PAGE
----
Modeling the Electrochemical Interface with Cations and Electric Field
Federico Dattila a, Mariana Monteiro b, Rodrigo García-Muelas a, Bellenod Hagedoorn b, Marc Koper b, Núria López a
a Institute of Chemical Research of Catalonia (ICIQ), Barcelona Institute of Science and Technology (BIST), Avinguda dels Països Catalans, 16, Tarragona, Spain
b Leiden Institute of Chemistry, Leiden University
Proceedings of International Conference on Frontiers in Electrocatalytic Transformations (INTERECT)
València, Spain, 2021 November 22nd - 23rd
Organizers: Elena Mas Marzá and Ward van der Stam
Poster, Federico Dattila, 011
Publication date: 10th November 2021

Electrochemical CO2 reduction (eCO2R) is a promising technology to store renewable energy into chemical bonds and close the carbon cycle. However, to date the industrial exploitation of this process is limited to CO and HCOO, whilst production of desirable C2+ chemicals is possible only at laboratory scale and on copper-based catalysts. The main obstacles to eCO2R toward multicarbon molecules are (i) poor selectivity, due to the wide spectrum of intermediates and reaction products and (ii) limited long-term stability. The role of the electrolyte, and more specifically of the cations, is well-known to affect CO2R selectivity since the pioneering work from Hori. [1] Recently, periodic cathodic reactivation through alkali cations enabled eCO2R to CO on Ag at high partial current densities and outstanding stability (400 mA cm–2 for > 200 h). [2] Albeit these experimental observations, the mechanism underlying the so-called “cation effect” is still under debate. Different hypotheses have been proposed, as buffering of interfacial pH, mean electric field effects, and explicit electrostatic interactions with key adsorbates. [3] Here, by means of ab initio molecular dynamics (AIMD) simulations, we rationalize experimental observations on the triggering role of metal cations in eCO2R on gold, silver, and copper, [4] and propose cation acidity and cation-CO2 coordination as descriptors for the competition between CO2 reduction and hydrogen evolution reaction (HER) on gold.

In the first study, [4] we rationalized sound experimental evidence on the absence of eCO2R on gold, silver, and copper without a metal cation in solution. By applying AIMD on a large Au supercell with 72 explicit water molecules and 1 cation, we demonstrated that cations steadily coordinate with adsorbed CO2, with a coordination rate which increases with the ionic cation radius. Overall, such coordination accounts for a short-range electrostatic interaction which enables eCO2R by stabilizing CO2 activation by 0.5 eV and assisting the first electron transfer from the surface. Specific eCO2R activity trends are solely due to larger accumulation at the Outer Helmholtz plane (OHP) for weakly solvated cations.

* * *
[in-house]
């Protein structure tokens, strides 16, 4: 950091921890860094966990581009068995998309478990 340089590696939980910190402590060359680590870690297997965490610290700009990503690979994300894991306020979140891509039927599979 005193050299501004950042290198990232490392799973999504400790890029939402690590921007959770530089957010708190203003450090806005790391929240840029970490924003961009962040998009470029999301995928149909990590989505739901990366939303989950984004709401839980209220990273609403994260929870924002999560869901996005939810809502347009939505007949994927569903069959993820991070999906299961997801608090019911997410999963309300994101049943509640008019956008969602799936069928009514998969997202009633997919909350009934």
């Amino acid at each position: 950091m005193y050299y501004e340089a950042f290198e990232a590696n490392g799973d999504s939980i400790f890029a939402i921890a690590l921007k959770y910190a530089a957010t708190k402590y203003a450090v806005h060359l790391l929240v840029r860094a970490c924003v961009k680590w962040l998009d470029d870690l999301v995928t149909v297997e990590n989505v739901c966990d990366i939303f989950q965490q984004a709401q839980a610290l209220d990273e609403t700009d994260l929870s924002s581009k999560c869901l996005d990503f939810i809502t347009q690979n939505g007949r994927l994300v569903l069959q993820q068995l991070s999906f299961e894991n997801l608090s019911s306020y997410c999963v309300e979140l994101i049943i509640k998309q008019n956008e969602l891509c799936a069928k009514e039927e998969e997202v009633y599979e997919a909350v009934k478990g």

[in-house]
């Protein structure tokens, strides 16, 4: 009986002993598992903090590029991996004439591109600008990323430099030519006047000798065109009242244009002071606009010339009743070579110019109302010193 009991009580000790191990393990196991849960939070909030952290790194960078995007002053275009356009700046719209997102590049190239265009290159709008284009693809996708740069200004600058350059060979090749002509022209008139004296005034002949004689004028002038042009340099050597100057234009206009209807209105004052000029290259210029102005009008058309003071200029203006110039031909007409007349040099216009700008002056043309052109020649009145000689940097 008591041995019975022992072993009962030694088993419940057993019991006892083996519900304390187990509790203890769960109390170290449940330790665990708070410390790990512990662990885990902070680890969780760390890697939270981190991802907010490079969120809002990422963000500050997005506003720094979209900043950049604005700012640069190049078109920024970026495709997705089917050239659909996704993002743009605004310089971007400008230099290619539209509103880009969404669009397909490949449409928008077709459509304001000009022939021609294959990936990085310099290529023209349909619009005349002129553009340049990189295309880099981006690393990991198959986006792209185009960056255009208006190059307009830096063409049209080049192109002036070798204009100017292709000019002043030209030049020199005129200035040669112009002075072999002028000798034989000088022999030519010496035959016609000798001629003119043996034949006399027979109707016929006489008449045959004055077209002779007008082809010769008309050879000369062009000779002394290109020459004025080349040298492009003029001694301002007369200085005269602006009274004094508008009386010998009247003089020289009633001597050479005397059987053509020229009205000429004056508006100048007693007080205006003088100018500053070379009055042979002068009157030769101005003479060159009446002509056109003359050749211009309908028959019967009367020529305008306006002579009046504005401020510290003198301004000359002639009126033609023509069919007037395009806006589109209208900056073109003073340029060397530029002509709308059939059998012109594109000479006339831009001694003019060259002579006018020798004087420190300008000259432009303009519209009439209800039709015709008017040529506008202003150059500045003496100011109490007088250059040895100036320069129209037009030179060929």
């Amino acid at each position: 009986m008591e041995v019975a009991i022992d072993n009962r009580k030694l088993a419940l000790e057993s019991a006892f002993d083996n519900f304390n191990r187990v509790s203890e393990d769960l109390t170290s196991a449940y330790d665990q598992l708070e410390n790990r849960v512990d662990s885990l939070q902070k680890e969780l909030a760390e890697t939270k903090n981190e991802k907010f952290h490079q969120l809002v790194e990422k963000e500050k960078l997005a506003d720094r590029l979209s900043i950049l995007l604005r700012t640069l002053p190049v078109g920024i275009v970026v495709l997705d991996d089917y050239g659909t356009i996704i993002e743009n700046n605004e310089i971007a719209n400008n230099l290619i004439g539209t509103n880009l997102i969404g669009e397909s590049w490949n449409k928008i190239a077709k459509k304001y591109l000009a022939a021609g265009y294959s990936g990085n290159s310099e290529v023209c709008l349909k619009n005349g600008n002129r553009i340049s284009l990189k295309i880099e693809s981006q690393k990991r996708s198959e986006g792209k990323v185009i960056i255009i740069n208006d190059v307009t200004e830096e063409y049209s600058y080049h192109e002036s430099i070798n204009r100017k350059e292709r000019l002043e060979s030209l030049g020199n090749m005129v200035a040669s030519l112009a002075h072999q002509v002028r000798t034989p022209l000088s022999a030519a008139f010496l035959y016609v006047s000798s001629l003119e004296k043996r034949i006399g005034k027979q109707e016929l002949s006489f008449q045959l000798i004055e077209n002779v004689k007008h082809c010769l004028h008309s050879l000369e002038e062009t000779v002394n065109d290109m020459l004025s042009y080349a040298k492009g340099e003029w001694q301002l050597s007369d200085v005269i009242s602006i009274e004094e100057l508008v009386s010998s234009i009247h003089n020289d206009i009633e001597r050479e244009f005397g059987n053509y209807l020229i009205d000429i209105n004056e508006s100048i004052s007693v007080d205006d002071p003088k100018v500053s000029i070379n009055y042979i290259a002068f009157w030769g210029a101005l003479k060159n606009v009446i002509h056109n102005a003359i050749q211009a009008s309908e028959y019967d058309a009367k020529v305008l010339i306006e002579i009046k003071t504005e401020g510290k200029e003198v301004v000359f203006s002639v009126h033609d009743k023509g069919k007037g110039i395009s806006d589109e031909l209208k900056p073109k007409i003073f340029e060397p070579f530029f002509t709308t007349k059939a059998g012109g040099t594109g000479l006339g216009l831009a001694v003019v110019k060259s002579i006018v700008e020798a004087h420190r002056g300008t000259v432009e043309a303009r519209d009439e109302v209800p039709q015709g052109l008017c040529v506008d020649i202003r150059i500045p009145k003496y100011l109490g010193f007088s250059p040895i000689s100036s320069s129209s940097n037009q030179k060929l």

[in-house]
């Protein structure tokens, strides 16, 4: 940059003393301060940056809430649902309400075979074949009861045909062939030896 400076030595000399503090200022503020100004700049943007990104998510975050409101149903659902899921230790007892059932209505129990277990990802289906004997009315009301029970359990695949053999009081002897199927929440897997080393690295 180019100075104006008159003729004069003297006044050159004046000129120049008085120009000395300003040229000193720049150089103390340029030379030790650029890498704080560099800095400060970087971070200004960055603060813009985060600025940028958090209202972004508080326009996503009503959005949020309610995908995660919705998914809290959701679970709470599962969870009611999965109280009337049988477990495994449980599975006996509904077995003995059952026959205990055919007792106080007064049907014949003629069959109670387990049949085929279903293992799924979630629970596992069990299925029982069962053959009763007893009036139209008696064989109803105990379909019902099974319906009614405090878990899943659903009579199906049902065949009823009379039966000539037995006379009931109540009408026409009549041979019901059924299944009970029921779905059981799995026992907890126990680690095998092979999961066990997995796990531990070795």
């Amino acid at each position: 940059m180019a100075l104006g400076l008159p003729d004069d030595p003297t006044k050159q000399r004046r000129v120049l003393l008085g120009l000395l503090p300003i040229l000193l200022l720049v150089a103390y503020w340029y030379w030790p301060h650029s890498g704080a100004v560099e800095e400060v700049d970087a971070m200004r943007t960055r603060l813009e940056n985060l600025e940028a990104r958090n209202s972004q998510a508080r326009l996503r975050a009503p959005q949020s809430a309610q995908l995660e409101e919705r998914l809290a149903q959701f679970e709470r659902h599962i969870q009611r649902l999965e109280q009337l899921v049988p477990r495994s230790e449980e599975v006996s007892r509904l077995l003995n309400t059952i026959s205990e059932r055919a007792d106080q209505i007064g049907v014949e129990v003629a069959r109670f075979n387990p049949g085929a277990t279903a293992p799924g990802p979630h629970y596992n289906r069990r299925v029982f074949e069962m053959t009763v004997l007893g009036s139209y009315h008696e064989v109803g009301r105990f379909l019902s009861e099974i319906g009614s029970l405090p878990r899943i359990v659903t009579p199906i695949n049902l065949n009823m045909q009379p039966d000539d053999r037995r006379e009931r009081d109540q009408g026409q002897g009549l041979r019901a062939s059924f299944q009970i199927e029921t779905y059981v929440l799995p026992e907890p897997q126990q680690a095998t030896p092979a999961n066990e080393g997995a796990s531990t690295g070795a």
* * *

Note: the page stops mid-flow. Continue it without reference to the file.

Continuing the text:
In the second study, we investigated the role of alkali, divalent, trivalent cations in the competition between hydrogen evolution and CO2 reduction. By extending the previous model including electric field and higher cation concentration at the surface (~1.6 M), we demonstrated that cation acidity rules cation accumulation at the OHP, motivating the enhanced reduction performance for less acidic cations among each valency group. Besides, the thermodynamics and kinetics for H3O+ and H2O, respectively proton sources at acidic and neutral-to-alkaline surface pH, correlate with cation acidity, whilst *H binding is independent from cationic species. This explains the absence of “cation effect” on proton reduction on gold and the enhanced water reduction (H2OR) performance of acidic cations (e.g., Nd3+, Al3+). Finally, CO2R activity correlates with cation-CO2 coordination for all the considered species, with Cs+, Ba2+, and Nd3+ showing the best performance, thus extending the validity of this descriptor to multivalent cations.

Both studies provide a rigorous protocol to assess explicit cation effects on electrocatalytic reactions such as eCO2R, HER, and H2OR, thus building a bridge between theory and experiments. Additionally, by defining a specific set of conditions (pH, applied potential, cationic species) to maximize CO2R selectivity, this work provides clear guidelines for electrolyte optimization toward high performance devices.

The authors thank the financial support from the Spanish Ministry of Science and Innovation (Grant RTI2018-101394-B-I00, MCIN/AEI/10.13039/501100011033 CEX2019-000925-S) and the European Union (projects FlowPhotoChem 862453-FLOWPHOTOCHEM, ELCoREL 722614-ELCOREL). The Barcelona Supercomputing Center (BSC-RES) and the ioChem-BD database are further acknowledged for having provided generous computational resources and continuous access to generated datasets.

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